5 Facts about Haiti
Haiti, located on the Hispaniola, is a beautiful country that is located between the North Atlantic Ocean and the Caribbean Sea, west of the Dominican Republic.
• Official name: Republic of Haiti
• Government form: Republic
• Capital: Port-au-Prince
• Population: 10,788,440
• Official languages: French, Creole
Haiti is located between the North Atlantic Ocean and the Caribbean Sea. This small tropical country is located in the west of the Dominican Republic and the south of the island of Cuba.
The land is mountainous. Haiti is the country’s Indian name, which means “land of mountains”. The peaks are as high as 8,000 feet (2,400 meters). The country is in the path of many hurricanes and faced four tropical storms in 2008. Thousands of people died in 2010, and the Presidential Palace in Port-au-Prince was destroyed in a magnitude 7.0 earthquake.
People and culture
Their population consists of black people (95%) and white people (5%). Haitian’s parents are strict but very caring. Large families often live in confined spaces with their families. There are just over 30,000 orphans (0.3% of the population) in Haiti. An orphanage in Haiti relies on donations and volunteers for sustenance. 4,444 Haitians participated in folk dances and voodoo ceremonies. Half the population believes in voodoo, which is a mixture of African slavery traditions and Catholic beliefs. Carnival and New Year’s Day are the most important festivals for most Haitians.
The Haitian diet is based on local vegetables and fruits, complemented by some spicy meat dishes.
Haiti has a tropical climate which means with trade winds temperatures are warm throughout the year. The country is mountainous, but the coast is flat, with abundant marine life and coconut trees. Royal palm trees flourish here and can reach 60 feet (18.3 meters) tall.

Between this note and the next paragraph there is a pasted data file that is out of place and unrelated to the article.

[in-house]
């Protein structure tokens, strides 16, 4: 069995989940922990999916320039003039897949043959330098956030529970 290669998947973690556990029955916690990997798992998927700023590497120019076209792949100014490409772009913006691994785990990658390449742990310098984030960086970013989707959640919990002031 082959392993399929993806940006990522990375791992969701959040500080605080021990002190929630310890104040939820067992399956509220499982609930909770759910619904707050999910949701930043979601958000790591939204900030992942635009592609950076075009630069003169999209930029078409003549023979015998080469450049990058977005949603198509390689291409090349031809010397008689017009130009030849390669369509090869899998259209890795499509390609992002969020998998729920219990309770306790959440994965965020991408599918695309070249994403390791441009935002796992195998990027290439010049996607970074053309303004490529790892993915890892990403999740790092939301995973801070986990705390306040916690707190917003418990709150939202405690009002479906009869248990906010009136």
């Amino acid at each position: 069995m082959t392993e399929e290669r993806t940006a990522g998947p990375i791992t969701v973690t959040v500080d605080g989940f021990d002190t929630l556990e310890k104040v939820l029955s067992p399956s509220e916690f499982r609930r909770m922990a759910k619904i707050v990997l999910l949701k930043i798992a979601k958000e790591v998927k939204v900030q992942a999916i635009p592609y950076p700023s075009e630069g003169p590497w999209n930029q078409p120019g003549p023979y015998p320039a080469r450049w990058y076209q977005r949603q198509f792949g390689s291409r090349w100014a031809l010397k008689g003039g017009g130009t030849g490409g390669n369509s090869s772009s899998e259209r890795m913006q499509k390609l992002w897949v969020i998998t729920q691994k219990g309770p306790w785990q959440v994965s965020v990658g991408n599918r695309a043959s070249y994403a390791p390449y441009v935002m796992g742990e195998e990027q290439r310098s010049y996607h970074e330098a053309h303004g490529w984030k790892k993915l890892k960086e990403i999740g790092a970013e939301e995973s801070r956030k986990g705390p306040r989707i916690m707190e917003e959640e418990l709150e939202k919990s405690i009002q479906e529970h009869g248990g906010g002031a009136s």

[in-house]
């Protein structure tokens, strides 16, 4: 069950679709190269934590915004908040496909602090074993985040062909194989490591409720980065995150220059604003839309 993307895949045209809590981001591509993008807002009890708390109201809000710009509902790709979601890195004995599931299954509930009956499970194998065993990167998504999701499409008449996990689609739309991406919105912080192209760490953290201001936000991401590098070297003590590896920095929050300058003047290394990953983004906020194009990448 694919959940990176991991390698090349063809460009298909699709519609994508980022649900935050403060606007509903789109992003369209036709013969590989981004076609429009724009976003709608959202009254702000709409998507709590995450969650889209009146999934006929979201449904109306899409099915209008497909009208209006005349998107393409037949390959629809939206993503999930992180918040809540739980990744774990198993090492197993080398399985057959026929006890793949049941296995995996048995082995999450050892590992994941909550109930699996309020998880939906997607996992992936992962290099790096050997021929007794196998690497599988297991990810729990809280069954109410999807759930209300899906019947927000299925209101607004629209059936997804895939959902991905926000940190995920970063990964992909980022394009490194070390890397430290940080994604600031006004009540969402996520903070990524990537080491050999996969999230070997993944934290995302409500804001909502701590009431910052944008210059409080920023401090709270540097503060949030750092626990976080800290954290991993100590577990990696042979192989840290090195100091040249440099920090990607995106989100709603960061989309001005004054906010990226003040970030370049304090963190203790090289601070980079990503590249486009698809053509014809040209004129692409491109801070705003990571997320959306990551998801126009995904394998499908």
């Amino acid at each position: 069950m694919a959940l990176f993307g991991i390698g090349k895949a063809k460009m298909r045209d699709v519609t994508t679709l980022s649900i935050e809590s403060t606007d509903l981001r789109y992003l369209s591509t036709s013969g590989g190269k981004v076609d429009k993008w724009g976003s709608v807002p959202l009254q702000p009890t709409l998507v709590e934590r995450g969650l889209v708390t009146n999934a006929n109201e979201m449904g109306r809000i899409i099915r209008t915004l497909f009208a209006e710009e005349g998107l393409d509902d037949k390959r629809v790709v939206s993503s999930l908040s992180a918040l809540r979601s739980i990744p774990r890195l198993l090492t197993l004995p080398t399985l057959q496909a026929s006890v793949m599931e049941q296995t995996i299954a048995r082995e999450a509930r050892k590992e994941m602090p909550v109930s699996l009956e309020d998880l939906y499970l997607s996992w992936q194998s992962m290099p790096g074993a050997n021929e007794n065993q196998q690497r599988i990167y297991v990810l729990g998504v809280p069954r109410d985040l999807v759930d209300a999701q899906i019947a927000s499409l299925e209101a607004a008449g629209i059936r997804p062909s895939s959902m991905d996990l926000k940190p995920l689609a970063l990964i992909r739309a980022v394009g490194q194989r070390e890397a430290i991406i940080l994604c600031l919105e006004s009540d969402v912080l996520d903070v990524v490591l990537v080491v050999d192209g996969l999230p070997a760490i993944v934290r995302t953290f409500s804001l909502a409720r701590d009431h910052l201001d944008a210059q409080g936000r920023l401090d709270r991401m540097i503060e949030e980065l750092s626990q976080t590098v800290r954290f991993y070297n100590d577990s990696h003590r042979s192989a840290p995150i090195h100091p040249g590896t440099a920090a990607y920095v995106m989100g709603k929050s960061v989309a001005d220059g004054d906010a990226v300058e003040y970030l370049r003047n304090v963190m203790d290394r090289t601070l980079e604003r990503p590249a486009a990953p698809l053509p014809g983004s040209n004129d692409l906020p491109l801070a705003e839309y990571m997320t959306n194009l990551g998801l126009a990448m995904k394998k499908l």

As Haiti developed, forests were cut down to make way for farmland and provide firewood for residents.
Government and economy
The president is elected every five years. Haiti, with 8 out of 10 people living below the poverty line, is the poorest country unfortunately in the Western Hemisphere. About two-thirds of the population depends on subsistence agriculture for their livelihoods and are vulnerable to frequent storms, which destroy their crops and erode the land.
Many countries and non-profit organizations assist in Haiti. The government relies on the help of international groups. Most of the population works in the agricultural sector.
Haiti produces coffee, mangoes, sugar cane, rice, corn, sorghum, and wood.
Christopher Columbus landed on Hispaniola in 1492 and Haiti became a Spanish colony. The Spanish killed most of the indigenous people and imported African slaves to work in the colonies.
The French took over the colony in the 17th century and increased the production of many crops, such as coffee, cotton, and sugar cane. Slaves rebelled against French rule and became independent from France in January 1804.
The dictator François “Doctor Dad” Duvalier ruled the country in 1957, and under the control of a powerful government hides extreme poverty. The government killed many people who disagreed with the Duvalier government. Many Haitians have left this country and moved to the safety of other countries. The Duvalier government was overthrown in 1986.